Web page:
The Great Trade Collapse
We survey recent literature on the causes of the collapse in international trade during the 2008-2009 global recession. We argue that the evidence points to the collapse in aggregate expenditure, concentrated on trade-intensive durable goods, as the main driver of the trade collapse. Inventory adjustment likely amplified the impact of these expenditure changes on trade. In addition, shocks to credit supply constrained export supply further exacerbating the decline in trade. Most evidence suggests that changes in trade policy did not play a large role. We conclude that one benefit of the trade collapse is that it has stimulated research in neglected areas at the intersection of trade and macroeconomics.
The views expressed in this paper are those of the authors and do not necessarily reflect those of the National Bureau of Economic Research, the Federal Reserve Bank of Minneapolis, the Federal Reserve System, or the International Monetary Fund. When citing this paper, please use the following: Bems R, Johnson RC, Yi KM. 2013. The Great Trade Collapse. Annu. Rev. Econ. 5: Submitted. DOI: 10.1146/annurev-economics-082912-110201.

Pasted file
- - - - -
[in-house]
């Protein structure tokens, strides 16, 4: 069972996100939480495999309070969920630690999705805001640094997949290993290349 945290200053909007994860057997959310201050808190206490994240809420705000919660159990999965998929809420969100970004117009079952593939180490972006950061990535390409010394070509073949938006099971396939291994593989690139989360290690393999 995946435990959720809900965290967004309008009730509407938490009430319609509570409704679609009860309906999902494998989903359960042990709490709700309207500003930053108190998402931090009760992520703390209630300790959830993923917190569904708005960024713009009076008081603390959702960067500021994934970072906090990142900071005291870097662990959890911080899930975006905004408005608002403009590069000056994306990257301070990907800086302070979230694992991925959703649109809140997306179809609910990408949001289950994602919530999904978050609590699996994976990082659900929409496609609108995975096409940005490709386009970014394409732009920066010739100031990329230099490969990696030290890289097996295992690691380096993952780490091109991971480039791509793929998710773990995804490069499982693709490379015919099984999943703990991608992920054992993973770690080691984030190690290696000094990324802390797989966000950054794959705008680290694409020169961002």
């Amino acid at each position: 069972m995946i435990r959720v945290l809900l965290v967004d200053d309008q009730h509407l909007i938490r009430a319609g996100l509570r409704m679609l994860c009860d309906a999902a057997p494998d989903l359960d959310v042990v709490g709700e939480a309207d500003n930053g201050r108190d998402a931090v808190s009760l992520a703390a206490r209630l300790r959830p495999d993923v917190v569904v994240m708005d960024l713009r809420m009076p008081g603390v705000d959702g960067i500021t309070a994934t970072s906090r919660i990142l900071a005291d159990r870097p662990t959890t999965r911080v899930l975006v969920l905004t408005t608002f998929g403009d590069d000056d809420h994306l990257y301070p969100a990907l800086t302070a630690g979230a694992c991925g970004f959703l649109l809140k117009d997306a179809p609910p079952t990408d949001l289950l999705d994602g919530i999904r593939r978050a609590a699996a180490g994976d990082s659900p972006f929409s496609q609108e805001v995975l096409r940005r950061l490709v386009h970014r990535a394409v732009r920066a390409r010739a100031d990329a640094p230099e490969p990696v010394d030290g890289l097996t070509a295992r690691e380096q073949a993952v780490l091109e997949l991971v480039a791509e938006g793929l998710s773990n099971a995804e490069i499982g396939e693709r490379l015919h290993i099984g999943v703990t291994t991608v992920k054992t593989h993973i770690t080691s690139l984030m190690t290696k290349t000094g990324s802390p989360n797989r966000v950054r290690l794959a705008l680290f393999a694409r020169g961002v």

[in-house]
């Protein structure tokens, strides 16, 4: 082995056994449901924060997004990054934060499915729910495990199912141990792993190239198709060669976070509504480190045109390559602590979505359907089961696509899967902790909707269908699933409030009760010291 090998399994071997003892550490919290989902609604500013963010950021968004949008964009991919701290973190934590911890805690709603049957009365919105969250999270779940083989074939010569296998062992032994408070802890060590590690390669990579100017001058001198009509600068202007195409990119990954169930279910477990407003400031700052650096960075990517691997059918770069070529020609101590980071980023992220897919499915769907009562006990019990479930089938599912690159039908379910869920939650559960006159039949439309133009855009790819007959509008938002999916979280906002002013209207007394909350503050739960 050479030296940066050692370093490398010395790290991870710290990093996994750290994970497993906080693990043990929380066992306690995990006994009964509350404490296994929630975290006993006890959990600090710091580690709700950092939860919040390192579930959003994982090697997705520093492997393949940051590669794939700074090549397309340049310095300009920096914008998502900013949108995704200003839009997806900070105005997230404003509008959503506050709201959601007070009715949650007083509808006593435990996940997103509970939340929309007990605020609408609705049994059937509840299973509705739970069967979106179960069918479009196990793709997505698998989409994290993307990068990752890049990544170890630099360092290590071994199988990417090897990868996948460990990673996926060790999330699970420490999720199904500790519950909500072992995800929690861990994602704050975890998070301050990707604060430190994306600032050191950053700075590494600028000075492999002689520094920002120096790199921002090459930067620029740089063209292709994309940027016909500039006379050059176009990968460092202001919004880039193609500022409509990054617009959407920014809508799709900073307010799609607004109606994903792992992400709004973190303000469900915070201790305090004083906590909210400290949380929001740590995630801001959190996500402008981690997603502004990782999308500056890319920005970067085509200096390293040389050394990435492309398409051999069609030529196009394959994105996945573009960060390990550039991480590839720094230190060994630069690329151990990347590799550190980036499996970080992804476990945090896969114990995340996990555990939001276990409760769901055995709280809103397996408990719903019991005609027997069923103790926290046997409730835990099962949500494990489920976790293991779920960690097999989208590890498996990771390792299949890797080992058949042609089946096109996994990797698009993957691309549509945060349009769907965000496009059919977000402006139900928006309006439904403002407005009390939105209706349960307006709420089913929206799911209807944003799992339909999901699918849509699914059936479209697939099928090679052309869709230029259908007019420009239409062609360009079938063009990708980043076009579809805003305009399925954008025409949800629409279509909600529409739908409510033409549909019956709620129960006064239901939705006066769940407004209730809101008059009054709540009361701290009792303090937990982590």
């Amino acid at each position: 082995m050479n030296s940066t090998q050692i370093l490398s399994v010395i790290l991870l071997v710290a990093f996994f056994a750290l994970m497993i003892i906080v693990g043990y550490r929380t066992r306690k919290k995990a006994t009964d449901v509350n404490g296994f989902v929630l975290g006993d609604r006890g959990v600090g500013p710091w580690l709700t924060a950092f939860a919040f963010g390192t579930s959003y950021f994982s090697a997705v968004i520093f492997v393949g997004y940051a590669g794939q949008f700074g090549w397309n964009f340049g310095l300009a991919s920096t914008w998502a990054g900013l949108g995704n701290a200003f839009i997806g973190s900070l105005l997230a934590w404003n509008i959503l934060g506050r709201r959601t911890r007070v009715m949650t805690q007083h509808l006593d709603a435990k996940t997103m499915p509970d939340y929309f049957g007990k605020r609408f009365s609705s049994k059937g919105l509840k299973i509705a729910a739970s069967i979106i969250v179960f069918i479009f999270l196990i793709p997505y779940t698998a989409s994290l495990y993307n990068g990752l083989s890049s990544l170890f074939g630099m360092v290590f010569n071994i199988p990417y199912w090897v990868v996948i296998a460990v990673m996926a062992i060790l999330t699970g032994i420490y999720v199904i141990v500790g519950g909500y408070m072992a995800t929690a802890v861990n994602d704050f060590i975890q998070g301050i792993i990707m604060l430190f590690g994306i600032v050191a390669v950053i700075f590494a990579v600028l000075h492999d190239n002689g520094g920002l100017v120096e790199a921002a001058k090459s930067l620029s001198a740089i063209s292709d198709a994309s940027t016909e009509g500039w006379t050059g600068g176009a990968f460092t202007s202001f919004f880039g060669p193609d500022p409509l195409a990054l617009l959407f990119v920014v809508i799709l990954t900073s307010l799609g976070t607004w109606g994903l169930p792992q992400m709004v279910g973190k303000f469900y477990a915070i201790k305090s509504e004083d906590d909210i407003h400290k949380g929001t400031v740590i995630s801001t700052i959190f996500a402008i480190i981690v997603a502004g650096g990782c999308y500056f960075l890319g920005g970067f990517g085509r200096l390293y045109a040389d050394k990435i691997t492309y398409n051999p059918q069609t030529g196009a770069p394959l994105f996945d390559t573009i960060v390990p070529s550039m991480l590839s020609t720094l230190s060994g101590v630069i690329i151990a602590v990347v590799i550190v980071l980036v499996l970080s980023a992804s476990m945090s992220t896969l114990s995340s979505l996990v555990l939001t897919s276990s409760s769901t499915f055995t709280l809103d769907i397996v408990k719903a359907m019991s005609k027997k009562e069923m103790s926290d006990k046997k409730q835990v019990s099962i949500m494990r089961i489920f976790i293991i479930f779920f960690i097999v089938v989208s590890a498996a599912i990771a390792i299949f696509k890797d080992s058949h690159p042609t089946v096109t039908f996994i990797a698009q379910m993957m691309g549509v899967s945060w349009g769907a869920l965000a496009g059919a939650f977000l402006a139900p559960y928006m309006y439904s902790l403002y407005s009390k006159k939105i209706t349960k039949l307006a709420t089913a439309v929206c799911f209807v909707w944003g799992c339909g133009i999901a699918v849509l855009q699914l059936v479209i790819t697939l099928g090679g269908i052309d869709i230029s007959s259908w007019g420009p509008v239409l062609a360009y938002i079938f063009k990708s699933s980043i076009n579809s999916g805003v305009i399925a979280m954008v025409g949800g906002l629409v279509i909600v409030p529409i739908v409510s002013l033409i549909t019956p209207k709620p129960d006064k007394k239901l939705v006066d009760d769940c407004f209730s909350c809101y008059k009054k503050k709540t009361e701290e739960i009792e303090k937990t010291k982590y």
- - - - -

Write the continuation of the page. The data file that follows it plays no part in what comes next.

Rudolfs Bems & Robert C. Johnson & Kei-Mu Yi, 2013. "The Great Trade Collapse," Annual Review of Economics, Annual Reviews, vol. 5(1), pages 375-400, 05. citation courtesy of